Between the World and Me

9780812993547_p0_v4_s192x300“Black Lives Matter” has become another political issue dividing our country. Unfortunately, while some within the African American community use this as a unifying and empowering statement, that their lives are just as important as anyone else’s, others criticize the movement and this slogan, in that it might suggest that not all lives matter. Before we knew the names of Trayvon Martin, Freddie Gray, and Michael Brown, there was Prince Jones. Prince Jones was a young black man, shot in Prince George County, Virginia.  He had been a student at Howard University, was in the DC area, and before his death was chased through several precincts, as he was on his way to his girlfriend’s house.

Ta Nahesi Coates had been friends with Prince at Howard, and was deeply devastated by his murder. He’s a writer who grew up in West Baltimore, and has experienced racial profiling, and racial violence firsthand. This had a significant impact on his life – and it remains an influence on his writing. It’s something he talks deeply and personally about in Between the World and Me, which is addressed to his son. His son’s reaction to Michael Brown’s death reminded him so much of his own reaction to Jones’s death. It is personal, and touching, and challenges readers to put themselves into someone else’s shoes.

The book begins with a quote from Richard Wright, which includes a passage from which the title was chosen. Wright is known for writing Native Son, among other things, and once was a prominent and powerful voice in the African American community.  Native Son tells the story of Bigger Thomas, a young black man living in Chicago in the 1930s.  He has no father, little education, and no job, and this bleak life, and the way in which the world viewed young black men at the time, becomes a self-fulfilling sotry. It’s interesting that he chose this as his opener, Coates and his writing seem to have been influenced by him, as well as other African American writers.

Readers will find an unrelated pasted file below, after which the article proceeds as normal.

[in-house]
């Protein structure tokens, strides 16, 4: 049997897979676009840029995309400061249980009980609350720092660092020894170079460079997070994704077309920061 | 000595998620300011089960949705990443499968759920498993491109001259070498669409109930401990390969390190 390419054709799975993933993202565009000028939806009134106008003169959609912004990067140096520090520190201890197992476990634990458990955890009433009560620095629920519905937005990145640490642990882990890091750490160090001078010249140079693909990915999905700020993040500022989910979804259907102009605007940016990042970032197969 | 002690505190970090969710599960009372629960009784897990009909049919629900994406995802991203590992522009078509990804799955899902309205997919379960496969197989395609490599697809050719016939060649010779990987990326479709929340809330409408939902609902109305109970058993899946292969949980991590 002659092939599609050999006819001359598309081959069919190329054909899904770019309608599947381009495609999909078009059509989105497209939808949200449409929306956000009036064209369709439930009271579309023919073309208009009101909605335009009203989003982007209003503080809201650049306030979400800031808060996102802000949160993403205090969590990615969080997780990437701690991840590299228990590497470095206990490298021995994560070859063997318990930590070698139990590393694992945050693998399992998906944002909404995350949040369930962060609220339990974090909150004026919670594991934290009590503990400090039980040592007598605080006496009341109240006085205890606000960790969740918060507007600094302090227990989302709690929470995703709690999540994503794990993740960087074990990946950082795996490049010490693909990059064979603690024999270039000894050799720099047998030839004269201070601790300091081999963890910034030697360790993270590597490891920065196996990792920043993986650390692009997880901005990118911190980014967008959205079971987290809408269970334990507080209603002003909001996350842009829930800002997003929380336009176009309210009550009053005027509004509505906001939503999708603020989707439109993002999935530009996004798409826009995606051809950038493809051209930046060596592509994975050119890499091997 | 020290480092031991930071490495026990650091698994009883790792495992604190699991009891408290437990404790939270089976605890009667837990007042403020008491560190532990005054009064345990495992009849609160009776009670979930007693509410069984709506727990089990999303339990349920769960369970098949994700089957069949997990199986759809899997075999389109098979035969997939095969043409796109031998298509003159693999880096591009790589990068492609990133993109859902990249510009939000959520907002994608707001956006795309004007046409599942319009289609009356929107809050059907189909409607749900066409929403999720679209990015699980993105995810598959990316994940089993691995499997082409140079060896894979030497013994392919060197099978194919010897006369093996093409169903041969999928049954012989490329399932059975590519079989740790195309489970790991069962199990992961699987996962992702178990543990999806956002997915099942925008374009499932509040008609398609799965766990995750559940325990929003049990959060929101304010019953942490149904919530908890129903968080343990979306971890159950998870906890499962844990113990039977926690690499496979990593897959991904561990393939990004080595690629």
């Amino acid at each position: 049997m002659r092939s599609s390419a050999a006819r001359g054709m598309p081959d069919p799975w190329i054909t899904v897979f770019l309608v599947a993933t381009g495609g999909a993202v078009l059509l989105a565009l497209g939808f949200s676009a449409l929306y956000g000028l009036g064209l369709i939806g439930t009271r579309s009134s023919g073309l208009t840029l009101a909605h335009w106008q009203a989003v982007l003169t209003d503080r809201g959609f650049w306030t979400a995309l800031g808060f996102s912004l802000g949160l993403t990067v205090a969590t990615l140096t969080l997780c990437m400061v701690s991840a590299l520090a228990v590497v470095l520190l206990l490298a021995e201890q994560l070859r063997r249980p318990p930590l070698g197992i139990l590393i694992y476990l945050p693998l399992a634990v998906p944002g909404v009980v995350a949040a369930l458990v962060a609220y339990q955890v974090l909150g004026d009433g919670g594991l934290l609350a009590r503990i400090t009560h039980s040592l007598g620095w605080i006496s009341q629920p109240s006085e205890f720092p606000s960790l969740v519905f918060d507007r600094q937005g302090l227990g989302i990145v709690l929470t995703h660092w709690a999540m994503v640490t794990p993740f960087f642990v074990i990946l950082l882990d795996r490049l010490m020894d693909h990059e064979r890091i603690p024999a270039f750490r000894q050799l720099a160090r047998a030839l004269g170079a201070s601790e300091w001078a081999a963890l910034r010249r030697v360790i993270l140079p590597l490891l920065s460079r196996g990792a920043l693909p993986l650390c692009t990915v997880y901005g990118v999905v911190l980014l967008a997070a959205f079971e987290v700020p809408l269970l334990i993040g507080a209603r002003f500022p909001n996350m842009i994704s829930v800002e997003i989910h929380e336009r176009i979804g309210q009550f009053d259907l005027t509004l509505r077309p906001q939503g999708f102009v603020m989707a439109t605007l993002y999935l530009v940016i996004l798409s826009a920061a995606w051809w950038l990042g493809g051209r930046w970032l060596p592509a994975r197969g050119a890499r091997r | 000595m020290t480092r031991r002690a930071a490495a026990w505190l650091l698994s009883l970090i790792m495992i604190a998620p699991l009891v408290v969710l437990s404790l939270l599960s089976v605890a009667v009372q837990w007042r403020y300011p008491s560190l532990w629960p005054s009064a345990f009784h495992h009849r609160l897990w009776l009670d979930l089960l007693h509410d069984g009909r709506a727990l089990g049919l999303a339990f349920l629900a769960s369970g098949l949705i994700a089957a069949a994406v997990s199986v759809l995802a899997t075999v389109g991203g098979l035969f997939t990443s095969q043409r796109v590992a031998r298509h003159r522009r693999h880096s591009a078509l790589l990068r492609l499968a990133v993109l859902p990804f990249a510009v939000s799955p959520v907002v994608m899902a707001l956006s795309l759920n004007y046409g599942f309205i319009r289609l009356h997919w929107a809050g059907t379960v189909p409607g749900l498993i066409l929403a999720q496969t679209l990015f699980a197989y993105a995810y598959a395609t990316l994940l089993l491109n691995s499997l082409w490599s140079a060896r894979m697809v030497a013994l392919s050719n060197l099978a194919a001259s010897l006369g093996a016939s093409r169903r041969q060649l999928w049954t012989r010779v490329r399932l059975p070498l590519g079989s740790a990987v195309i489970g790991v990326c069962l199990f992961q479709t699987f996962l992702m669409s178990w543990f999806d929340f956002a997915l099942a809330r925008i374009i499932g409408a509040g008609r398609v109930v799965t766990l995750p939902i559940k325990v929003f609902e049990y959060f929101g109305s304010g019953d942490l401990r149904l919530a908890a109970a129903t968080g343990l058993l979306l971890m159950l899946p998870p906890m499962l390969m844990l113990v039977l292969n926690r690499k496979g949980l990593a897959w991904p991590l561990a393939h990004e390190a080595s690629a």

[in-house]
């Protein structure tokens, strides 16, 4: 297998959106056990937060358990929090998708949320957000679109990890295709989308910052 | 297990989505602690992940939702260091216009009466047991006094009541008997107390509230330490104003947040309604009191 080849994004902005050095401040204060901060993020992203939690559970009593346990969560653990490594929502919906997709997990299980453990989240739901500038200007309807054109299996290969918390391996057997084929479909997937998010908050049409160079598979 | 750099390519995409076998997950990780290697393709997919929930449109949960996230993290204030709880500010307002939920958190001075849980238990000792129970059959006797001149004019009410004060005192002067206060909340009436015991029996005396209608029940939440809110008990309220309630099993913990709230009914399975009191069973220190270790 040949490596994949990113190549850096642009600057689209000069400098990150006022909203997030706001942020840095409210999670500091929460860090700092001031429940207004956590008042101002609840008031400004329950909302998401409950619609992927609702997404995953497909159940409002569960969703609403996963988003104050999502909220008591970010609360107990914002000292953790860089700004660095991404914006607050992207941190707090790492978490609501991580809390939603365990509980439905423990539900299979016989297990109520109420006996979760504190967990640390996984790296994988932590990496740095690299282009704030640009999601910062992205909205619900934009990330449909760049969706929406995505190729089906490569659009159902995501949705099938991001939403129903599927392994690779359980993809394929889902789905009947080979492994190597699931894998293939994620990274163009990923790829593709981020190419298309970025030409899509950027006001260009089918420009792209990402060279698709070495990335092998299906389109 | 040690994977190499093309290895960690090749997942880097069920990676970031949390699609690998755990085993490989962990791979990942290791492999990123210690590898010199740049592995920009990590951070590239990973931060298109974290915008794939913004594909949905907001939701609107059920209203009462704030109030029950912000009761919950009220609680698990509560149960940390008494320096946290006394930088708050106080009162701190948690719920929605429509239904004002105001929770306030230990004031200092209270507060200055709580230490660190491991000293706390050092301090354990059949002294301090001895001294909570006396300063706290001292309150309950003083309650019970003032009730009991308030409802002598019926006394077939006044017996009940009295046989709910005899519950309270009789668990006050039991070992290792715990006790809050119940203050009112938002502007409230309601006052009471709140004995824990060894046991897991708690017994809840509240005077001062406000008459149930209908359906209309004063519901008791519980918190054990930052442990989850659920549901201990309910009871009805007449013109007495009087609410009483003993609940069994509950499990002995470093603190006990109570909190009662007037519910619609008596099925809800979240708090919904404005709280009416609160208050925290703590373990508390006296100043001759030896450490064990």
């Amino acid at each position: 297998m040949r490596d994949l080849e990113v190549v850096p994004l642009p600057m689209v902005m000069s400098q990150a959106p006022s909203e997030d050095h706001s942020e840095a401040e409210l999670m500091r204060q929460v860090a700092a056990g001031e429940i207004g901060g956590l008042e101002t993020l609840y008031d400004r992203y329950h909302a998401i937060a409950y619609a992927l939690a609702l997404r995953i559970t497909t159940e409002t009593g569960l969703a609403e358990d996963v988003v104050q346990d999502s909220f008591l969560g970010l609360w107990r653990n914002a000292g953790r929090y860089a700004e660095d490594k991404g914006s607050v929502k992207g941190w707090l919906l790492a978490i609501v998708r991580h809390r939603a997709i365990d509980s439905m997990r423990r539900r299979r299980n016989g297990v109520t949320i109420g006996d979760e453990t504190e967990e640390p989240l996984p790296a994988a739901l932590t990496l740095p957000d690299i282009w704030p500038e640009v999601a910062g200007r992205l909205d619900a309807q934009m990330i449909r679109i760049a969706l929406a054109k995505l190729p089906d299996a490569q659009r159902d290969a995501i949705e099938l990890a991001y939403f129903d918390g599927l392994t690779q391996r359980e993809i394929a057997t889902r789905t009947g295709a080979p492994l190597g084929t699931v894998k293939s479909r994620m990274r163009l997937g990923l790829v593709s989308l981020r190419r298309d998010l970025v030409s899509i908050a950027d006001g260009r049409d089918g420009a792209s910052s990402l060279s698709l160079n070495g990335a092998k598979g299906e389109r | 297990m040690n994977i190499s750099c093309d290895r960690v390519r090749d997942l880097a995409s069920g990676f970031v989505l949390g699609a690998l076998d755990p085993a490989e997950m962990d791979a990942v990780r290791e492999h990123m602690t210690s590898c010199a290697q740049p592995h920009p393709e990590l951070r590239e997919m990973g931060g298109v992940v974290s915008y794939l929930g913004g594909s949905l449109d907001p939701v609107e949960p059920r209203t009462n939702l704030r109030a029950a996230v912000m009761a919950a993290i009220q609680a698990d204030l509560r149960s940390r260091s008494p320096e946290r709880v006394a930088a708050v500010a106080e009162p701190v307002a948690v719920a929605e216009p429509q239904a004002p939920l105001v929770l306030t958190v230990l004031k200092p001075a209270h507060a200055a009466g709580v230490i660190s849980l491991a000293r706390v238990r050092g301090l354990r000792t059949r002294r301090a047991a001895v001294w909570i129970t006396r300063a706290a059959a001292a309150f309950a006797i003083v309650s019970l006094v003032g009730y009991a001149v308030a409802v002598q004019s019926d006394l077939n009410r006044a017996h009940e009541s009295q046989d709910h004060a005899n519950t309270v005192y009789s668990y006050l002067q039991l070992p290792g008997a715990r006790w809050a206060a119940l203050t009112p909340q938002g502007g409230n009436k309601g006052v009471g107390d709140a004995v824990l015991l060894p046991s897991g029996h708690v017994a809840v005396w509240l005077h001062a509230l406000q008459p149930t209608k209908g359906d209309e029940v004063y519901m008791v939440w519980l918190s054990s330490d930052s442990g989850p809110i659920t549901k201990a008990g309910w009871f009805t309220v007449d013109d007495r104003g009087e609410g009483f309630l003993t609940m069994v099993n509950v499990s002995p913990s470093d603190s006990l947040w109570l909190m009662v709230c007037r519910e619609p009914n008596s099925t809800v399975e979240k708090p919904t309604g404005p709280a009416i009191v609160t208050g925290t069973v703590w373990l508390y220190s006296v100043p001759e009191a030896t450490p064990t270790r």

“And one morning while in the woods I stumbled suddenly upon the thing,

Stumbled upon it in a grassy clearing guarded by scaly oaks and elms

And the sooty details of the scene rose, thrusting themselves between the world and me…”

He tells his son about growing up in West Baltimore, and never feeling in control of his body. The city and its streets were a dangerous place, whether it be at the hands of his parents, the police, or the streets themselves, he was vulnerable and at constant threat of violence. He attended Howard University, and it was there that he met his wife, and Prince George. He calls this place Mecca, indicating its importance to him, and the African American community. It’s also somewhat indicative of the influence Malcolm X had on his life, in his younger years he describes himself as more militant, although by the end of the book he seems somewhat softened.

In New York he began writing, and this is where his son grew up. He matured there, and he developed as a writer. He didn’t graduate from Howard, yet had been forever changed. There is so much truth to what he has said here about life in America, truth that needs to be heard. I was completely blown away by this book.  I had heard many good things about this book, and had even heard Coates interviewed.  I was still stunned by this book’s message.  It was real, raw, and heartfelt.  I was deeply touched, and after reading it I wanted to make everyone I know read it.  Unfortunately those who need to hear this message won’t be reading the book.  It’s an important one nonetheless.

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